How To Prevent Heat Stroke and Taking Care of Heat Stroke Patients

Hotter days are expected to prevail again this year. The heat conditions may bring about several heat-related illnesses such as heat rash, heat cramps, heat syncope, and heat stroke. During a heat wave, it is important to recognize the symptoms of heat-related illnesses.

What is Stroke?

Heat stroke is a form of abnormally elevated body temperature with accompanying physical and neurological symptoms. Unlike heat cramps and heat exhaustion, two less-severe forms of hyperthermia, heat stroke is a true medical emergency that can be fatal.

Cause of Heat Stroke

The body generates heat as a result of metabolism which usually dissipated by sweating. However, in extreme heat, high humidity, or vigorous exertion under the sun, body temperature rises, sometimes up to 41.1 degrees Celsius (106 degrees Fahrenheit) or higher. Another cause of heat stroke is dehydration.

The population most susceptible to heat strokes are infants, the elderly (often with associated heart diseases, lung diseases, kidney, diseases, or on certain medications that make them vulnerable to heat strokes), and athletes, or outdoor workers physically exerting themselves under the sun.

Common Symptoms and Signs of Heat Stroke

Different people may have different symptoms and signs of heat stroke. But common symptoms and signs of heat stroke include:

  • high body temperature
  • rapid pulse
  • difficulty of breathing
  • strange behavior
  • hallucinations
  • confusion
  • agitation
  • fatigue
  • weakness
  • headaches
  • muscle cramps
  • dizziness
  • disorientation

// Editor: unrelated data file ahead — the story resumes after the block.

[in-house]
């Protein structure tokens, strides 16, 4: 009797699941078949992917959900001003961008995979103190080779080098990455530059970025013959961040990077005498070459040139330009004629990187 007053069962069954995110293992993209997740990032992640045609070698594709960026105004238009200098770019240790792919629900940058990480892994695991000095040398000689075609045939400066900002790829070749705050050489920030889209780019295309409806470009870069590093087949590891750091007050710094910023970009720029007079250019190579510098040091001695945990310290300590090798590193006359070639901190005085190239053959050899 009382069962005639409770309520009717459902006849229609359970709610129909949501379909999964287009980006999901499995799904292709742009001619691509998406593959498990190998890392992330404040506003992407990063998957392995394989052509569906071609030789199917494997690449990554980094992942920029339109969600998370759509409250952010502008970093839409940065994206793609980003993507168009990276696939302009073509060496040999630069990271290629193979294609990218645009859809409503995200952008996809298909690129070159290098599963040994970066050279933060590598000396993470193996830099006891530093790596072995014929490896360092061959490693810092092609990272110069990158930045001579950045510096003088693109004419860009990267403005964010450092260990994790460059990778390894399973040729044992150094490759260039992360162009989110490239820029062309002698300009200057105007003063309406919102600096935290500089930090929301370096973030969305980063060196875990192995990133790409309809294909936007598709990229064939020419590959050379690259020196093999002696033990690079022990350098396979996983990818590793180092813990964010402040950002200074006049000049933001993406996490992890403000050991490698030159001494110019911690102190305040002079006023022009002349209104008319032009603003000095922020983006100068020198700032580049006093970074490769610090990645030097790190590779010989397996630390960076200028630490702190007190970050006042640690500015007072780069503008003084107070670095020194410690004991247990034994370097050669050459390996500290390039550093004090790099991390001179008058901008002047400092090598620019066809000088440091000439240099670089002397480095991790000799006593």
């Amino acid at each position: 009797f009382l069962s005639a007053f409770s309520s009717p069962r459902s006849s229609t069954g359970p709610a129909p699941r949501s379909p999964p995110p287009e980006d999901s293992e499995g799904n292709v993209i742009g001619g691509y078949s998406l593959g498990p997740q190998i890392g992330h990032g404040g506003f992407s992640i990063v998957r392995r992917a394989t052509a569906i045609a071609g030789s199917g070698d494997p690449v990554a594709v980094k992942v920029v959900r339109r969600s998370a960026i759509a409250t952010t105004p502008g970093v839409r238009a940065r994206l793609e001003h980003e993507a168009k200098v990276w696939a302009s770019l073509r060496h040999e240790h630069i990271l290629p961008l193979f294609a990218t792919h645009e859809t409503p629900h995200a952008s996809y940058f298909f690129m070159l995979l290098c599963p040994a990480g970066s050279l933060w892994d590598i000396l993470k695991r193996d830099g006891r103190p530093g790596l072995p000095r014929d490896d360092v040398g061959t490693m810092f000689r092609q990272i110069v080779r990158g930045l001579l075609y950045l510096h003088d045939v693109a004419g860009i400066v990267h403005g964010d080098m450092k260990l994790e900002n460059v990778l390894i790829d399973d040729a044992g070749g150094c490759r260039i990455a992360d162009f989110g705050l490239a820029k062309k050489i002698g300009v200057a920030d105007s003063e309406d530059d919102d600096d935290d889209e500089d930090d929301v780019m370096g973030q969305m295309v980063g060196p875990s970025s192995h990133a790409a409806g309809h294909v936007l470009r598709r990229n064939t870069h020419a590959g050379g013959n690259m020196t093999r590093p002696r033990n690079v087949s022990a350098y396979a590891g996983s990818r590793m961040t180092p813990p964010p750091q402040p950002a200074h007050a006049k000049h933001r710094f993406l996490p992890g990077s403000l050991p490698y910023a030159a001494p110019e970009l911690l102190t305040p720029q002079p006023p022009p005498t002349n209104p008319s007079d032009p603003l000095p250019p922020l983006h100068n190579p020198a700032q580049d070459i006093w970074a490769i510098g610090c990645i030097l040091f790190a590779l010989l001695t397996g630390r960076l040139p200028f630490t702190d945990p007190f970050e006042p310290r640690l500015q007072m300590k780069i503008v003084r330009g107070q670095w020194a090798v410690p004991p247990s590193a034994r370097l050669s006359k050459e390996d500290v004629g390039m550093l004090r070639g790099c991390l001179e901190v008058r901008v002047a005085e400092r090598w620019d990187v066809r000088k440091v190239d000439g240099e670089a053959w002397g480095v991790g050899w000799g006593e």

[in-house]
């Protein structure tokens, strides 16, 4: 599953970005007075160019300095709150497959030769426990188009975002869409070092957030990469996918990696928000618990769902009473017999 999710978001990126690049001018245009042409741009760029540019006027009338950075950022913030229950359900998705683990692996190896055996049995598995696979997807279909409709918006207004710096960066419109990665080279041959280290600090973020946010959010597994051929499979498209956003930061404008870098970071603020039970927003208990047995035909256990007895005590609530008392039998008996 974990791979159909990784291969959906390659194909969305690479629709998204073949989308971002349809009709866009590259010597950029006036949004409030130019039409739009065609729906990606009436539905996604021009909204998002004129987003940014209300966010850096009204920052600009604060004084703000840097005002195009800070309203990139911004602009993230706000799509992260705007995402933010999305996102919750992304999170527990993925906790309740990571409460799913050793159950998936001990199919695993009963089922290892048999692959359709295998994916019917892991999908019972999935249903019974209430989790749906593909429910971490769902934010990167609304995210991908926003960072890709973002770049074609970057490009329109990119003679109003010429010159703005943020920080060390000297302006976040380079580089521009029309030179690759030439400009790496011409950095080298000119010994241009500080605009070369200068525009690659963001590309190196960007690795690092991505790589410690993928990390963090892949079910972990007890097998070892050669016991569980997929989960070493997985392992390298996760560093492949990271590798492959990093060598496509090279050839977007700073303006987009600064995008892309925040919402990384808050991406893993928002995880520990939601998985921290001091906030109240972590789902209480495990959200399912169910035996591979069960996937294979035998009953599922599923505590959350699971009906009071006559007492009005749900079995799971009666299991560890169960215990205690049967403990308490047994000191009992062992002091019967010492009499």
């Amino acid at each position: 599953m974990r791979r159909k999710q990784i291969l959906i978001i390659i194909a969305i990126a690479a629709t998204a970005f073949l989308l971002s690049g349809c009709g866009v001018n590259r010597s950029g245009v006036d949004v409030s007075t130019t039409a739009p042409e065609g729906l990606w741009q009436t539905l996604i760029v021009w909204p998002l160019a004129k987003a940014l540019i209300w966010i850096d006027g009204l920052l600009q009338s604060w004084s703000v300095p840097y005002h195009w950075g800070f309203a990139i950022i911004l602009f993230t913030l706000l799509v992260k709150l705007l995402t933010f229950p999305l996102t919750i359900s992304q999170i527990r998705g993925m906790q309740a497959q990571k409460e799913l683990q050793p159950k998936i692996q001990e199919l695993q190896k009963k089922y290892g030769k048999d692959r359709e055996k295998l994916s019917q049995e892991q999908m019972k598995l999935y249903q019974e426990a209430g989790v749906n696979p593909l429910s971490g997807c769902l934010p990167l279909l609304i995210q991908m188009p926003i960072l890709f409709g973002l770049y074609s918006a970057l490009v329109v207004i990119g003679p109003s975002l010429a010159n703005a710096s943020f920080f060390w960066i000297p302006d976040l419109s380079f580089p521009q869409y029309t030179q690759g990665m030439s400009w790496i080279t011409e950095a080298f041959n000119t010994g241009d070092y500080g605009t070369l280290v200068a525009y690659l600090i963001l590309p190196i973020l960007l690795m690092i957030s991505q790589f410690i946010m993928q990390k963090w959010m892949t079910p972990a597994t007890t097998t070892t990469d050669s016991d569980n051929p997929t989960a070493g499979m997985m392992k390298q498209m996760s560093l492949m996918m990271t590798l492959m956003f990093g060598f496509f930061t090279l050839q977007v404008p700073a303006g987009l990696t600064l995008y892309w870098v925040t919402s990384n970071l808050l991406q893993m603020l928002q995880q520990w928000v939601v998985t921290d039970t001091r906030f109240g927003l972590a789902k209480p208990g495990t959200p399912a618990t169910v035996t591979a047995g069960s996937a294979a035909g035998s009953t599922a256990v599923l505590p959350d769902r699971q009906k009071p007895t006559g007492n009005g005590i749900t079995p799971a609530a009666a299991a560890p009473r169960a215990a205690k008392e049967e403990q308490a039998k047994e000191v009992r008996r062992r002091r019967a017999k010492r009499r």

• coma

Symptoms of  heat stroke can sometimes mimic those of heart attack or other conditions. Some individuals can develop symptoms of heat stroke suddenly and rapidly without warning.

Remedies for Heat Stroke Patients

Heat stroke requires hospitalization and  rapid mechanical cooling along with standard resuscitation measures.

Active cooling methods should be implemented, such as, bathing the patient in cool water, not cold. Immersion in very cold water causes vasoconstriction in the skin which prevents the heat from escaping the body core. Cold compress to the torso, head,neck, and groin will also help cool the victim. Wrapping the patient in wet towels or clothes can insulate and increase the body temperature. Increasing air movement with a fan or air conditioning unit may be used to aid in evaporation of the water (evaporative method). Do not rub alcohol, it will cause further dehydration and impairment of consciousness.

Hydration, by drinking lot of water is important in cooling the patient. Commercial isotonic drinks may be used as a substitute. Intravenous hydration (via a drip) is necessary if the patient is confused, unconscious, or unable to tolerate oral fluids. After the initial treatment, the patient’s heart rate and breathing should be monitored, and CPR may be necessary if the patient goes into cardiac arrest.

The risk of heat stroke can be reduced by wearing light and loose clothes which will allow perspiration to evaporate, wide-brimmed hats in bright color and vents on hat to allow perspiration to cool the heard. Strenuous exercises and remaining in enclosed spaces should be avoided. It is also important to drink plenty of fluids.

Heat stroke is a true medical emergency, therefore proper precautions must be taken to prevent this condition from happening, and remember to always keep cool.

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